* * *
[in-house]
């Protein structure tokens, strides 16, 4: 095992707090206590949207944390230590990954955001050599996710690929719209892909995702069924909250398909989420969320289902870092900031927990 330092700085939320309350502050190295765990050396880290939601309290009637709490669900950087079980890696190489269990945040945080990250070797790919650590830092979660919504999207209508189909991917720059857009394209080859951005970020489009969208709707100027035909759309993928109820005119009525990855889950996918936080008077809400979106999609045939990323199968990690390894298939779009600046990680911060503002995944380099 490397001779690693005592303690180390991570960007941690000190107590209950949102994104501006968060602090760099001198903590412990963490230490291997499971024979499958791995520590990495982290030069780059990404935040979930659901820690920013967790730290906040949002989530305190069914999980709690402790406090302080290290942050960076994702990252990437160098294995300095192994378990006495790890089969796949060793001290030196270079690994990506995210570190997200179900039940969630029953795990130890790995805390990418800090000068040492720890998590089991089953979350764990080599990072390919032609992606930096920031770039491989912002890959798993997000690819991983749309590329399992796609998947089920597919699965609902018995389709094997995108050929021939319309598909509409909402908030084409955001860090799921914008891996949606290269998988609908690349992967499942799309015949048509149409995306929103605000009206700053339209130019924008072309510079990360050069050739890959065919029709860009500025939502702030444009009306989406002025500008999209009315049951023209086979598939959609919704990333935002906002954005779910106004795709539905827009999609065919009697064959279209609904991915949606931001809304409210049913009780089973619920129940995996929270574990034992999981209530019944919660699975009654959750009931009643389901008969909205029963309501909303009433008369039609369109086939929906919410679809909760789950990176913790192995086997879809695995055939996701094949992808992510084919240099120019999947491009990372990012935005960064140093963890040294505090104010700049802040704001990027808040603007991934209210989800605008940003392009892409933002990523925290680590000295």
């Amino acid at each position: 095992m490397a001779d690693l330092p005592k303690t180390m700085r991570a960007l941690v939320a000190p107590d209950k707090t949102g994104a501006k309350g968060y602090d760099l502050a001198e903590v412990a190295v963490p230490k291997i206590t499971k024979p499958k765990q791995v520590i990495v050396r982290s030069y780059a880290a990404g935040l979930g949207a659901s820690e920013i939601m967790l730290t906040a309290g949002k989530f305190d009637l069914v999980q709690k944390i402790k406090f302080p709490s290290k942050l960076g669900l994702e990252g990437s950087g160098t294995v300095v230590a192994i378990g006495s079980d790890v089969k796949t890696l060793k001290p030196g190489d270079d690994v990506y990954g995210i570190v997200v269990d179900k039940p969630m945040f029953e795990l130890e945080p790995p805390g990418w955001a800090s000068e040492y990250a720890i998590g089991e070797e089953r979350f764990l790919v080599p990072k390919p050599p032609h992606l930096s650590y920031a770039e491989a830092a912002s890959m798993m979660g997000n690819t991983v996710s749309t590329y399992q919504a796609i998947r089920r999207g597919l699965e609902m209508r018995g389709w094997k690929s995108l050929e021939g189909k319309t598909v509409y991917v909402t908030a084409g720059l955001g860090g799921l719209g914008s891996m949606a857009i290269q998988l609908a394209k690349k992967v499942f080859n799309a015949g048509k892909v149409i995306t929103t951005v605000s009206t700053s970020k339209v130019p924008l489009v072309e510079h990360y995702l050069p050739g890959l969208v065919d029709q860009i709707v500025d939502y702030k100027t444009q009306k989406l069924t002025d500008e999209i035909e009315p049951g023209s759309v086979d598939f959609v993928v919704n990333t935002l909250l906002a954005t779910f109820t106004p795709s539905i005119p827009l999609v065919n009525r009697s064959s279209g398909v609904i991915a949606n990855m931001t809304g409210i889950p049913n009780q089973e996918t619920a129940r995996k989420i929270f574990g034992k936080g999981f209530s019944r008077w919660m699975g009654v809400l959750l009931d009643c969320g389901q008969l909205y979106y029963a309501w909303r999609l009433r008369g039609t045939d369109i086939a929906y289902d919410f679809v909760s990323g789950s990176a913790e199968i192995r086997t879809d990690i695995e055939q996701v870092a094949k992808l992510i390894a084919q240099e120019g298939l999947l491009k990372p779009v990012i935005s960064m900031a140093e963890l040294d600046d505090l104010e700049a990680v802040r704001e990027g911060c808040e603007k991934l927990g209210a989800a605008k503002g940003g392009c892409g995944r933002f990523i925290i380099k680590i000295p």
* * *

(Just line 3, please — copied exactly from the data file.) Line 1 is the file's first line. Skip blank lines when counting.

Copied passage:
């Amino acid at each position: 095992m490397a001779d690693l330092p005592k303690t180390m700085r991570a960007l941690v939320a000190p107590d209950k707090t949102g994104a501006k309350g968060y602090d760099l502050a001198e903590v412990a190295v963490p230490k291997i206590t499971k024979p499958k765990q791995v520590i990495v050396r982290s030069y780059a880290a990404g935040l979930g949207a659901s820690e920013i939601m967790l730290t906040a309290g949002k989530f305190d009637l069914v999980q709690k944390i402790k406090f302080p709490s290290k942050l960076g669900l994702e990252g990437s950087g160098t294995v300095v230590a192994i378990g006495s079980d790890v089969k796949t890696l060793k001290p030196g190489d270079d690994v990506y990954g995210i570190v997200v269990d179900k039940p969630m945040f029953e795990l130890e945080p790995p805390g990418w955001a800090s000068e040492y990250a720890i998590g089991e070797e089953r979350f764990l790919v080599p990072k390919p050599p032609h992606l930096s650590y920031a770039e491989a830092a912002s890959m798993m979660g997000n690819t991983v996710s749309t590329y399992q919504a796609i998947r089920r999207g597919l699965e609902m209508r018995g389709w094997k690929s995108l050929e021939g189909k319309t598909v509409y991917v909402t908030a084409g720059l955001g860090g799921l719209g914008s891996m949606a857009i290269q998988l609908a394209k690349k992967v499942f080859n799309a015949g048509k892909v149409i995306t929103t951005v605000s009206t700053s970020k339209v130019p924008l489009v072309e510079h990360y995702l050069p050739g890959l969208v065919d029709q860009i709707v500025d939502y702030k100027t444009q009306k989406l069924t002025d500008e999209i035909e009315p049951g023209s759309v086979d598939f959609v993928v919704n990333t935002l909250l906002a954005t779910f109820t106004p795709s539905i005119p827009l999609v065919n009525r009697s064959s279209g398909v609904i991915a949606n990855m931001t809304g409210i889950p049913n009780q089973e996918t619920a129940r995996k989420i929270f574990g034992k936080g999981f209530s019944r008077w919660m699975g009654v809400l959750l009931d009643c969320g389901q008969l909205y979106y029963a309501w909303r999609l009433r008369g039609t045939d369109i086939a929906y289902d919410f679809v909760s990323g789950s990176a913790e199968i192995r086997t879809d990690i695995e055939q996701v870092a094949k992808l992510i390894a084919q240099e120019g298939l999947l491009k990372p779009v990012i935005s960064m900031a140093e963890l040294d600046d505090l104010e700049a990680v802040r704001e990027g911060c808040e603007k991934l927990g209210a989800a605008k503002g940003g392009c892409g995944r933002f990523i925290i380099k680590i000295p």